If Linus Torvalds were to die, should all the various distributions of Linux cease to be distributed at the say so of his heirs? If Cory Doctorow were to die, should people no longer be able to share his works? It makes no sense to attach the enforceability of such terms to the existence of a signature. As with online forums, the authors' desire to publish is unambiguous and should not be revoked after the fact.

     

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  29.  
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    Anonymous Coward, May 2nd, 2014 @ 12:39pm

    Re: Did Judge say or suggest copyright?

    Under which legal doctrine other than copyright do you think Chris Mackney's wife would have the right to take down "any online activity by the decedent during his lifetime"?

     

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  30.  
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    DCL, May 2nd, 2014 @ 12:42pm

    Re: Did Judge say or suggest copyright?

    Could the judge really be suggesting to use defamation (libel/slander) laws instead and the wife's lawyer just taking the closest thing on the self"

    I see defamation as the more valid way to take this stuff down but that is the harder path to prove (and the defendant is deceased) ... and I don't know if defamation laws are only monetary rewards or if they allow removal of offending content.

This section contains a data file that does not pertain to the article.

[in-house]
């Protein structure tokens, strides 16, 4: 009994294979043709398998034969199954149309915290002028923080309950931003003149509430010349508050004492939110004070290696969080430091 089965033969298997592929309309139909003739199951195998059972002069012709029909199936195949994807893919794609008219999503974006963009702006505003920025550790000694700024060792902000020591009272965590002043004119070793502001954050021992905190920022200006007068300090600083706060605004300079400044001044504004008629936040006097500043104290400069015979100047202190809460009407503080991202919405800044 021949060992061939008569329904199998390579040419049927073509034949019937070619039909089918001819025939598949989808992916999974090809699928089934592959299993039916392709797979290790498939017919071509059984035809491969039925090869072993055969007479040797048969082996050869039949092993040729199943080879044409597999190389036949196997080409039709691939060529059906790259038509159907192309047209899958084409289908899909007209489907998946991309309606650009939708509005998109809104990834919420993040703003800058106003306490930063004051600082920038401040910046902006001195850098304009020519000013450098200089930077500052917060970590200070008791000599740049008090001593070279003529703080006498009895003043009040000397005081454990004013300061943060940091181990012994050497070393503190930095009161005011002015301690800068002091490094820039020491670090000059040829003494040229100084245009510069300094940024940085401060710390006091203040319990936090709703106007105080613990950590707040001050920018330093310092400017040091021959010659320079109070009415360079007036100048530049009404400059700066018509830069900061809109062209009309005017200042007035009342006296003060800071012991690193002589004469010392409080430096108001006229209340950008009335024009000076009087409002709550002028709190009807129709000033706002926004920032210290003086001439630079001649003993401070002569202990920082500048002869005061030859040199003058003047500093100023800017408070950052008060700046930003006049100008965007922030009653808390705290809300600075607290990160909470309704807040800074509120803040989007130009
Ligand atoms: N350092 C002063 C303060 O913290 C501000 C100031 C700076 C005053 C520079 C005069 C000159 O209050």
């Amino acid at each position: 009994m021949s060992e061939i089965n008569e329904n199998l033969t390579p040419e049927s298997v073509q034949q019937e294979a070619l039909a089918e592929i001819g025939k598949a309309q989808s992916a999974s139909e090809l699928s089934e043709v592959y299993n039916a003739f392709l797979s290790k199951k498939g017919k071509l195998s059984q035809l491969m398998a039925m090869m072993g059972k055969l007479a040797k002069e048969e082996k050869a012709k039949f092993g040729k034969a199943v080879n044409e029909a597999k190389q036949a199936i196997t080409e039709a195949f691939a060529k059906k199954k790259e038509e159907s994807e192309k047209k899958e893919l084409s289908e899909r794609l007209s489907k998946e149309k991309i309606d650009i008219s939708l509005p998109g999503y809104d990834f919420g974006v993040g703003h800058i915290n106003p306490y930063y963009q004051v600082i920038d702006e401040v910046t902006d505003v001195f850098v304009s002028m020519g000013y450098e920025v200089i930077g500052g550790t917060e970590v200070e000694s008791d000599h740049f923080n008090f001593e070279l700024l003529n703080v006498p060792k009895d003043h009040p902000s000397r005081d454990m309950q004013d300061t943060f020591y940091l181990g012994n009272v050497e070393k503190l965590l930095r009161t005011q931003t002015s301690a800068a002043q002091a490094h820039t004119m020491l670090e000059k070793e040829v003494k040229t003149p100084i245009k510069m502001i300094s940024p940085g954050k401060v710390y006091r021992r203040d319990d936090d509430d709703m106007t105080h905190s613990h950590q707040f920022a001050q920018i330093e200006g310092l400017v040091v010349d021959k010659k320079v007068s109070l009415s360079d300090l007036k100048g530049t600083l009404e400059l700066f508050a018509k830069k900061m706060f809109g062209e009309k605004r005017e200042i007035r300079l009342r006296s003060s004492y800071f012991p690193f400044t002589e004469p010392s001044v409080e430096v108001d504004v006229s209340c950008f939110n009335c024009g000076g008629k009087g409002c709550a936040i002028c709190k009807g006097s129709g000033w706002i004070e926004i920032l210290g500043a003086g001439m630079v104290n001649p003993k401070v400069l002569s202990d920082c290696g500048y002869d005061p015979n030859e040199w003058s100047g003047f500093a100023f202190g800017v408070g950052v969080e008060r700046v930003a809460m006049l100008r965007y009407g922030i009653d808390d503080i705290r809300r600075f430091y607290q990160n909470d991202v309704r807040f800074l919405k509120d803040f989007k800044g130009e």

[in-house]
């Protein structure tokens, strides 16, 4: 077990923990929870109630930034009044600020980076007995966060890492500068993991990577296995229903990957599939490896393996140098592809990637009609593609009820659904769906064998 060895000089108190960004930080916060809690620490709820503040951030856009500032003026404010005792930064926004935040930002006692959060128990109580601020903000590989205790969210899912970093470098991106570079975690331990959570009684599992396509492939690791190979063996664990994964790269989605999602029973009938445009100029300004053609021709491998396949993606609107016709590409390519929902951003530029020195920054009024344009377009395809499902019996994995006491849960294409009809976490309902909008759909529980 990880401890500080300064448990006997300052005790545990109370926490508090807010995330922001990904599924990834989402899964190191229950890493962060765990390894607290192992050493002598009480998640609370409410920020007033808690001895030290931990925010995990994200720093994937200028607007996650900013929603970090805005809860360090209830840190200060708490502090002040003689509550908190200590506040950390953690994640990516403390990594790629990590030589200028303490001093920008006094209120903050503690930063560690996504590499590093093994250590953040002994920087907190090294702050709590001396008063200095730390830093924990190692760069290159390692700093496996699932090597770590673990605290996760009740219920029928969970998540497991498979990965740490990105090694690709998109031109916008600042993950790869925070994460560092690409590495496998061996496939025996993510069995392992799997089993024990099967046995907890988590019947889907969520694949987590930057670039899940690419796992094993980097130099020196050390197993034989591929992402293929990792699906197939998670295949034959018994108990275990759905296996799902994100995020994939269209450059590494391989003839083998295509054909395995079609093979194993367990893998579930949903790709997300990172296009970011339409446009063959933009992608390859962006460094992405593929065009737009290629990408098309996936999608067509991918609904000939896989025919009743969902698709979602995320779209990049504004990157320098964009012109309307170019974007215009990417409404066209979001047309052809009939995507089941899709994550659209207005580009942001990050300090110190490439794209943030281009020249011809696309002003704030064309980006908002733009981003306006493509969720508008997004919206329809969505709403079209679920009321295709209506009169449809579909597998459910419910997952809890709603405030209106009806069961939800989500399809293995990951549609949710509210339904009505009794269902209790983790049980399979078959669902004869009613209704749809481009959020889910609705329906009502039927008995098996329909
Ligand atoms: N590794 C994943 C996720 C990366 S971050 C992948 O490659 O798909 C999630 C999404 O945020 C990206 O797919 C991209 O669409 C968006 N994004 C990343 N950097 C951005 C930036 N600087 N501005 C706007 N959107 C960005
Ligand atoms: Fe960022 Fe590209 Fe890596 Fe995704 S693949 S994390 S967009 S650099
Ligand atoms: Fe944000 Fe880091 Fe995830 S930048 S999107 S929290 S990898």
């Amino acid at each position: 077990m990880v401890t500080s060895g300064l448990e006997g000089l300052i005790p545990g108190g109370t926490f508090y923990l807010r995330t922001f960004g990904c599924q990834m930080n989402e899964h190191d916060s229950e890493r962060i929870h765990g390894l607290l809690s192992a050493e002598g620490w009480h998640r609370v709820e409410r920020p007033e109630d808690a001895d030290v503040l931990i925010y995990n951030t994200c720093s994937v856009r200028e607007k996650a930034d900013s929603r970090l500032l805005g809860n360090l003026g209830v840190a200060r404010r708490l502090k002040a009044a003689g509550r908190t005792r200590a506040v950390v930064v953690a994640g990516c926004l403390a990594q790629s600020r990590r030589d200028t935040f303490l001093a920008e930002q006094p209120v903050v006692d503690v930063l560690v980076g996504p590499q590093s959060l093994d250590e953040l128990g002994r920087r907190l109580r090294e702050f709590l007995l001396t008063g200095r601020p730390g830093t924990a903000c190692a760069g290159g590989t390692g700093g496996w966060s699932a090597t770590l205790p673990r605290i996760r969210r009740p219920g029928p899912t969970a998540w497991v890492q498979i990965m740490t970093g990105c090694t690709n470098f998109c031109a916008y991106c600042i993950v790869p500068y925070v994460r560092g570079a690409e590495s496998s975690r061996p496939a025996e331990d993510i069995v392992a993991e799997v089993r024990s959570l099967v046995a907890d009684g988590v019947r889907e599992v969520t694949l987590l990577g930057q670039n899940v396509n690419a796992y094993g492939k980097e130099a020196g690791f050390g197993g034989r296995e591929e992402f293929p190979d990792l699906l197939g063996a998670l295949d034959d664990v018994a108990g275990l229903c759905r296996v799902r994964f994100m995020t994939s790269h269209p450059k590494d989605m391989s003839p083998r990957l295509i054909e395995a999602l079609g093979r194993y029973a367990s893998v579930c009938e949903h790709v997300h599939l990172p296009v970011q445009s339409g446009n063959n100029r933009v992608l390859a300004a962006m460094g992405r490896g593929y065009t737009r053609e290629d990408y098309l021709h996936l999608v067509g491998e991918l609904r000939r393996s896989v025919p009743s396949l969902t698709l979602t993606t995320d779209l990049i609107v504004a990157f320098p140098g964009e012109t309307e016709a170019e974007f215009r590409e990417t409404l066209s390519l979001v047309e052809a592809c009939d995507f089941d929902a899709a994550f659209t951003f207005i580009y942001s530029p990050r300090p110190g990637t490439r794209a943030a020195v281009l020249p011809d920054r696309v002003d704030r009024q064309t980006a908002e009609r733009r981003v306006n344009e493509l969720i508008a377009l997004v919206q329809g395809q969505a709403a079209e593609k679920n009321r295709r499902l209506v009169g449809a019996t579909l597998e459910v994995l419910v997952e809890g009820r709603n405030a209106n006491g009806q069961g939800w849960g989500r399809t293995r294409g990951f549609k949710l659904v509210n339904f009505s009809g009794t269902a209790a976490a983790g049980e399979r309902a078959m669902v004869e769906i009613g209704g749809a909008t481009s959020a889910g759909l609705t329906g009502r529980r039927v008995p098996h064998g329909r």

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  31.  
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    Anonymous Coward, May 2nd, 2014 @ 12:53pm

    Re: Re: That's what copyright terms are about.

    license to reproduce

    The 17 U.S.C. §106(1) reproduction right uses the term “copies” which are defined in 17 U.S.C. § 101
    “Copies” are material objects, other than phonorecords, in which a work is fixed by any method now known or later developed, and from which the work can be perceived, reproduced, or otherwise communicated, either directly or with the aid of a machine or device. The term “copies” includes the material object, other than a phonorecord, in which the work is first fixed.